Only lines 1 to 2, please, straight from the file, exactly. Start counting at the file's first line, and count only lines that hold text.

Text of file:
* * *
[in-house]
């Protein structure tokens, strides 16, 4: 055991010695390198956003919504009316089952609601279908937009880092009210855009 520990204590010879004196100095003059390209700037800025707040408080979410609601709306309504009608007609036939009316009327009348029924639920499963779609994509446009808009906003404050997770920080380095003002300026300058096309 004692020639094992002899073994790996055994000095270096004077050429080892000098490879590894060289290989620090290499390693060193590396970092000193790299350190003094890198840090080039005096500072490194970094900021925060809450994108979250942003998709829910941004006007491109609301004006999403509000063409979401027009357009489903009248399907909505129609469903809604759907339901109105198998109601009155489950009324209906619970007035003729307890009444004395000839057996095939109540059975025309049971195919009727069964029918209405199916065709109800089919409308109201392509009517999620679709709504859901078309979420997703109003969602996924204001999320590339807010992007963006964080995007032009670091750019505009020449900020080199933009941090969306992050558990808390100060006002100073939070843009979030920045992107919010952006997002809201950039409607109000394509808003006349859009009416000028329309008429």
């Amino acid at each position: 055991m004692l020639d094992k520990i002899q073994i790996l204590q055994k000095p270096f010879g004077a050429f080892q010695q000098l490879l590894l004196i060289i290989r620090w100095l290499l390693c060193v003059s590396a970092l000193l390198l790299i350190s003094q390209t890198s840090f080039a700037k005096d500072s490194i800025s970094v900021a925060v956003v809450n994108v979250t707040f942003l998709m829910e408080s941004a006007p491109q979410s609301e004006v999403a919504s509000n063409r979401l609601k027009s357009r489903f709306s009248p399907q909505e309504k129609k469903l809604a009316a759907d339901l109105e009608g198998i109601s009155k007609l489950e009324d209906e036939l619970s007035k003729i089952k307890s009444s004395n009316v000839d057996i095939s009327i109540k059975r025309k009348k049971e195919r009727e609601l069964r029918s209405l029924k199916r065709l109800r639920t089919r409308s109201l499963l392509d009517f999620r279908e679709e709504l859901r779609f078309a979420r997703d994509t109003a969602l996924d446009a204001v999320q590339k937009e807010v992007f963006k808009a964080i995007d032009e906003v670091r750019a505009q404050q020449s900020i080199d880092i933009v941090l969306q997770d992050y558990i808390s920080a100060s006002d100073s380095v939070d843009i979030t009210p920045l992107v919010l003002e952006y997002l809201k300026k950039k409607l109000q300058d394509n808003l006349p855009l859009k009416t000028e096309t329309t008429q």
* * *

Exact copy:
[in-house]
């Protein structure tokens, strides 16, 4: 055991010695390198956003919504009316089952609601279908937009880092009210855009 520990204590010879004196100095003059390209700037800025707040408080979410609601709306309504009608007609036939009316009327009348029924639920499963779609994509446009808009906003404050997770920080380095003002300026300058096309 004692020639094992002899073994790996055994000095270096004077050429080892000098490879590894060289290989620090290499390693060193590396970092000193790299350190003094890198840090080039005096500072490194970094900021925060809450994108979250942003998709829910941004006007491109609301004006999403509000063409979401027009357009489903009248399907909505129609469903809604759907339901109105198998109601009155489950009324209906619970007035003729307890009444004395000839057996095939109540059975025309049971195919009727069964029918209405199916065709109800089919409308109201392509009517999620679709709504859901078309979420997703109003969602996924204001999320590339807010992007963006964080995007032009670091750019505009020449900020080199933009941090969306992050558990808390100060006002100073939070843009979030920045992107919010952006997002809201950039409607109000394509808003006349859009009416000028329309008429």